DESIGNER Stella McCartney's stunning chandelier in the form of a huge leaping horse returns home to Belsay this Easter.
Made with over 8,000 Swarovski crystals, Lucky Spot will once more hang from the ceiling of Belsay's medieval castle and will be a spectacular addition to this magnificent Northumberland property, with its ruined castle, Regency mansion and Grade I gardens.
Lucky Spot was originally created by Stella McCartney in 2004 as part of 'Fashion at Belsay', one in the on-going series of contemporary art exhibitions staged at Belsay.
Intended as a response to George Stubbs' famous equestrian painting, Whistlejacket (c.1762), the three metre high equine chandelier proved such a popular hit with the public that English Heritage was determined to bring it back.
A generous grant from Castle Morpeth Borough Council has now made this possible and Lucky Spot will provide a sparkling centrepiece for a series of family events over Easter and throughout the summer, as well as a taster of the next contemporary art exhibition at Belsay in summer 2010.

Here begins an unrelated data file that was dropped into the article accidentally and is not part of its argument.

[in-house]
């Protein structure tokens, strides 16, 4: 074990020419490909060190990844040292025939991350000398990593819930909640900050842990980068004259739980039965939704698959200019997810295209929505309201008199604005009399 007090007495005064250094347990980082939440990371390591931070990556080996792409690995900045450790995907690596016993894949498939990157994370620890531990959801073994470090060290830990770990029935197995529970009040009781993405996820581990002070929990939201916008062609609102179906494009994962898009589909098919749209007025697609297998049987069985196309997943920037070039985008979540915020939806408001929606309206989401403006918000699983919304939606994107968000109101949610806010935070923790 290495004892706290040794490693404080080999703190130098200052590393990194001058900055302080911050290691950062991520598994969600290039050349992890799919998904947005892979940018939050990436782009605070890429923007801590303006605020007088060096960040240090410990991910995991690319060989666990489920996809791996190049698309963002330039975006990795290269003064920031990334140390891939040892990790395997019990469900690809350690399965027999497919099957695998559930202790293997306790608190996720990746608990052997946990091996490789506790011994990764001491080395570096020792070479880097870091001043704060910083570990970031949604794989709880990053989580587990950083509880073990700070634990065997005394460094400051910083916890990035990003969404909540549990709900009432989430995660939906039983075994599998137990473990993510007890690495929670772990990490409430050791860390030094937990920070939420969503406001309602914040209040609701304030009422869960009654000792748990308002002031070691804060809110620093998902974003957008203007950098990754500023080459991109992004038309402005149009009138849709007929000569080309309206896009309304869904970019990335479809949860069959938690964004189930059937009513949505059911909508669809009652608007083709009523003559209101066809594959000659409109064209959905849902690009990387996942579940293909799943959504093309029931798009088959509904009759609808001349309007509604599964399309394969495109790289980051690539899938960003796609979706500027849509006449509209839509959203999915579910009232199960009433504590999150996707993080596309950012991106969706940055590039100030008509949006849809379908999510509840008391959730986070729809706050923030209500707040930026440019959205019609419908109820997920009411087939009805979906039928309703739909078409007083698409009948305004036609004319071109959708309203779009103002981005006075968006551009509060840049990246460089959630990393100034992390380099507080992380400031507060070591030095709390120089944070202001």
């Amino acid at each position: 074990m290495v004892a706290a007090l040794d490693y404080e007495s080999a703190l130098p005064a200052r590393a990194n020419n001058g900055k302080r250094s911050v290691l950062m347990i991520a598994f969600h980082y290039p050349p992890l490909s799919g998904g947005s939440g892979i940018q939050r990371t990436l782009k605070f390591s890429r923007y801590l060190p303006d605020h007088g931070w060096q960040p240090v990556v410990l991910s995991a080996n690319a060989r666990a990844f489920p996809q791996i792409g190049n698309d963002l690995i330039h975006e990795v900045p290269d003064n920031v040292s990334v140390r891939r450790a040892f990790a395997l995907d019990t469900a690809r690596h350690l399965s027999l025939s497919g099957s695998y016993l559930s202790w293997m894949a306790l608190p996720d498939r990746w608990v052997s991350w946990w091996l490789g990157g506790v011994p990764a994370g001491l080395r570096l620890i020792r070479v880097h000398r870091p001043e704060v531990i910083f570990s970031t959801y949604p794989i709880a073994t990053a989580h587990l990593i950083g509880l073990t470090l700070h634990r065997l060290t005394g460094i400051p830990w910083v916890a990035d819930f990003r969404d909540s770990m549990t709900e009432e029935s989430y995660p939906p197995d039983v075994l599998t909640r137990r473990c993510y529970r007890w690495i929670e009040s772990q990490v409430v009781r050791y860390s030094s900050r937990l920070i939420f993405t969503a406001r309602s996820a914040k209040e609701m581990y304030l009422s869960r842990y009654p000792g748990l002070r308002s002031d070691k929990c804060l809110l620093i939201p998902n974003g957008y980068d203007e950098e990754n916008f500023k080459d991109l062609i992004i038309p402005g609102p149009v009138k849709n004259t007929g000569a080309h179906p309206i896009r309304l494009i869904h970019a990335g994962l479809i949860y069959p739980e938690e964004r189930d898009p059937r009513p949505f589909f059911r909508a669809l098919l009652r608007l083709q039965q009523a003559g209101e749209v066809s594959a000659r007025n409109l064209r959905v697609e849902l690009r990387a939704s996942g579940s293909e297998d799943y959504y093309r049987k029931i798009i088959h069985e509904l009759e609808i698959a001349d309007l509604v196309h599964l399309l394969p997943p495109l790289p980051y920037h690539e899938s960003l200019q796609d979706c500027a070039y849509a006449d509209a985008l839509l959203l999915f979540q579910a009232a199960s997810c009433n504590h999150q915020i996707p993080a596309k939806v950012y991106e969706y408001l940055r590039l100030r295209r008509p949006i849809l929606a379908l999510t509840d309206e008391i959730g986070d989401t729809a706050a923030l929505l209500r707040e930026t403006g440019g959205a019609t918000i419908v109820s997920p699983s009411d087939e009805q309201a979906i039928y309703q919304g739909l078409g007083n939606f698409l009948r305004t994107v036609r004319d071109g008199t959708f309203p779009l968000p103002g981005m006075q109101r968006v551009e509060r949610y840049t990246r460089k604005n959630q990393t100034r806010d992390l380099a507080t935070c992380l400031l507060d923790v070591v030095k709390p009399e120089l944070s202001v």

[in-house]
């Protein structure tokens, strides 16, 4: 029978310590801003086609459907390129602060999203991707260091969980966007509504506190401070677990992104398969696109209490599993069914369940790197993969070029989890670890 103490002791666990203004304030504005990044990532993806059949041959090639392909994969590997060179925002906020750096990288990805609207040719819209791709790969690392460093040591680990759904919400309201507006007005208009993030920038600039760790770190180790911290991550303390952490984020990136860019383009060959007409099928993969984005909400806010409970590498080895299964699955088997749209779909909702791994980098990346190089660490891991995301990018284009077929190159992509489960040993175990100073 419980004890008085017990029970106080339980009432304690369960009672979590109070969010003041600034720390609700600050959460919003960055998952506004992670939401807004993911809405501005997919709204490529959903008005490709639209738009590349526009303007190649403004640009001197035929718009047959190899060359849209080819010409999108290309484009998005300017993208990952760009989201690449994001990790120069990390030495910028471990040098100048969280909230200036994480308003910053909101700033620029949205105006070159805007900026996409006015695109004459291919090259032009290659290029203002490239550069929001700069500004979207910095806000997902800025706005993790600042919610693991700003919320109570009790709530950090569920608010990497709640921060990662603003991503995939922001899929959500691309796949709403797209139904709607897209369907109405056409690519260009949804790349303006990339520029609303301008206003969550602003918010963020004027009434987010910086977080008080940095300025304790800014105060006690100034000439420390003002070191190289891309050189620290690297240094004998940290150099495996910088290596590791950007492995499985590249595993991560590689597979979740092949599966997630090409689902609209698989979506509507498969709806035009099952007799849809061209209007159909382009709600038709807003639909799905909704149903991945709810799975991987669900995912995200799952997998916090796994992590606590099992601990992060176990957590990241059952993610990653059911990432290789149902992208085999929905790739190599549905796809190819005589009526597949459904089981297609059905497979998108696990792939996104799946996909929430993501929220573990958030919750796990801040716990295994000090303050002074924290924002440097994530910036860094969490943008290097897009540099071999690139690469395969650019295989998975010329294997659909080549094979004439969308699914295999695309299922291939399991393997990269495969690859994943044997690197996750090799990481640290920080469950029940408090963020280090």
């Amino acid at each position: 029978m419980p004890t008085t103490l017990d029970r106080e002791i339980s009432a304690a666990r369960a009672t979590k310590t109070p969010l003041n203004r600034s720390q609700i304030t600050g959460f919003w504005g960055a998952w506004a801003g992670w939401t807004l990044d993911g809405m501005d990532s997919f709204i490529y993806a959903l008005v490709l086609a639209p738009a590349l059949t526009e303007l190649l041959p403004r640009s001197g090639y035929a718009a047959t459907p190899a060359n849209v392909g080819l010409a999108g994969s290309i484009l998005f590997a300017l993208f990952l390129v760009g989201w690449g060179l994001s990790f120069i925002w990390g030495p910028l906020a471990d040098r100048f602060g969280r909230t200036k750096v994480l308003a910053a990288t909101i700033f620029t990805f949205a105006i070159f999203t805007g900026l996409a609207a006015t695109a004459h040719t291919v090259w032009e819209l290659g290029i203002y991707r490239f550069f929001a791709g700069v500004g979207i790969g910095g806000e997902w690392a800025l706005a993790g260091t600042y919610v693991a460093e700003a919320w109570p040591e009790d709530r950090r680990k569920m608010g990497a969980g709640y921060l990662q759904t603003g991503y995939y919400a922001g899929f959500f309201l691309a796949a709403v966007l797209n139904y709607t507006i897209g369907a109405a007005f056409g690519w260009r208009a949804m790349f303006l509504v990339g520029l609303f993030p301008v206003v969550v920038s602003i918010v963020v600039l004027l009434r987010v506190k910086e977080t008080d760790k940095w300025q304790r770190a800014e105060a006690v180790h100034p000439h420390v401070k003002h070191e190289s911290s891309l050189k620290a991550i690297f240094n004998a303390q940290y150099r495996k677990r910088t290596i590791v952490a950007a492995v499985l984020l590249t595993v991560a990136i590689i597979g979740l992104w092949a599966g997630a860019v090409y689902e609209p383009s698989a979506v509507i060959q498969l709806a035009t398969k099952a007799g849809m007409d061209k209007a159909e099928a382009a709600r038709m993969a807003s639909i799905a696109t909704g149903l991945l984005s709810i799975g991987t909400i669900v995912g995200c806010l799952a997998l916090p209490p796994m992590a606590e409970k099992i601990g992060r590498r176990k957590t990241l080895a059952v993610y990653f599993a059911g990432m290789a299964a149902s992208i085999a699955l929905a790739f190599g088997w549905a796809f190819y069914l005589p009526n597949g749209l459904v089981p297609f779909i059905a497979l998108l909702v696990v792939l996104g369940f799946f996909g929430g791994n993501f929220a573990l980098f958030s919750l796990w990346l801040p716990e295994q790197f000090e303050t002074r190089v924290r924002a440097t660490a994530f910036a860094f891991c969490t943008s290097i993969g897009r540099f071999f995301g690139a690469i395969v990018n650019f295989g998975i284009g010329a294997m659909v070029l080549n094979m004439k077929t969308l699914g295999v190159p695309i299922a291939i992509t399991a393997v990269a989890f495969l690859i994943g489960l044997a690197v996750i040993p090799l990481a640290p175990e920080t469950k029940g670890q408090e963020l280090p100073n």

Simon Thurley, Chief Executive of English Heritage, said: "Belsay's 14th century castle is a wonderfully atmospheric setting for Stella McCartney's remarkable prancing horse. It shows how ancient and modern can sometimes create an extraordinary effect at once ghostly and glorious."
At present, Lucky Spot is being painstakingly installed ahead of its Easter unveiling. Each strand of crystals has to be hung individually from the castle's rafters and the strands are numbered to ensure that, when complete, the overall form is in the shape of a horse.
Speaking while Lucky Spot was installed, Councillor Glen Sanderson, Chair of Castle Morpeth Borough Council's Community Fund, said: "Lucky Spot is a stunning installation and we are delighted to be able to assist English Heritage in bringing it back to Castle Morpeth.
"The historic setting of Belsay provides a wonderful backdrop for the striking chandelier and I was honoured to be invited to see it reinstalled."
Lucky Spot will be on view from Friday, 10 April and remain at Belsay until spring 2010 when preparations will start for the next contemporary summer exhibition.
For further information visit www.english-heritage.org.uk/belsay